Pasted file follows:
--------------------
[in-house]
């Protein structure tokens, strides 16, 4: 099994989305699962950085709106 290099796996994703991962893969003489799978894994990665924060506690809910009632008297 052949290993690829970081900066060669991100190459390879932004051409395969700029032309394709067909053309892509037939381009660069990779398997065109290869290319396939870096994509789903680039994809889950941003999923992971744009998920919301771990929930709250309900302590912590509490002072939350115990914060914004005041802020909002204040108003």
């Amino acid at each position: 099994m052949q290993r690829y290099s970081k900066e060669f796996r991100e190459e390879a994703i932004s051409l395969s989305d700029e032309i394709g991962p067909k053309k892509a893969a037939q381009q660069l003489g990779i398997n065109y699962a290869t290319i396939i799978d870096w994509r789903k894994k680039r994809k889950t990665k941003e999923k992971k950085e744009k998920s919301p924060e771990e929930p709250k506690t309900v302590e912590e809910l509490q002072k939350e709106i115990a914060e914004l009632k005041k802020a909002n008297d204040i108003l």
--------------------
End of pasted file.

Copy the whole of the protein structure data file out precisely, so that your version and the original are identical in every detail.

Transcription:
[in-house]
């Protein structure tokens, strides 16, 4: 099994989305699962950085709106 290099796996994703991962893969003489799978894994990665924060506690809910009632008297 052949290993690829970081900066060669991100190459390879932004051409395969700029032309394709067909053309892509037939381009660069990779398997065109290869290319396939870096994509789903680039994809889950941003999923992971744009998920919301771990929930709250309900302590912590509490002072939350115990914060914004005041802020909002204040108003």
């Amino acid at each position: 099994m052949q290993r690829y290099s970081k900066e060669f796996r991100e190459e390879a994703i932004s051409l395969s989305d700029e032309i394709g991962p067909k053309k892509a893969a037939q381009q660069l003489g990779i398997n065109y699962a290869t290319i396939i799978d870096w994509r789903k894994k680039r994809k889950t990665k941003e999923k992971k950085e744009k998920s919301p924060e771990e929930p709250k506690t309900v302590e912590e809910l509490q002072k939350e709106i115990a914060e914004l009632k005041k802020a909002n008297d204040i108003l």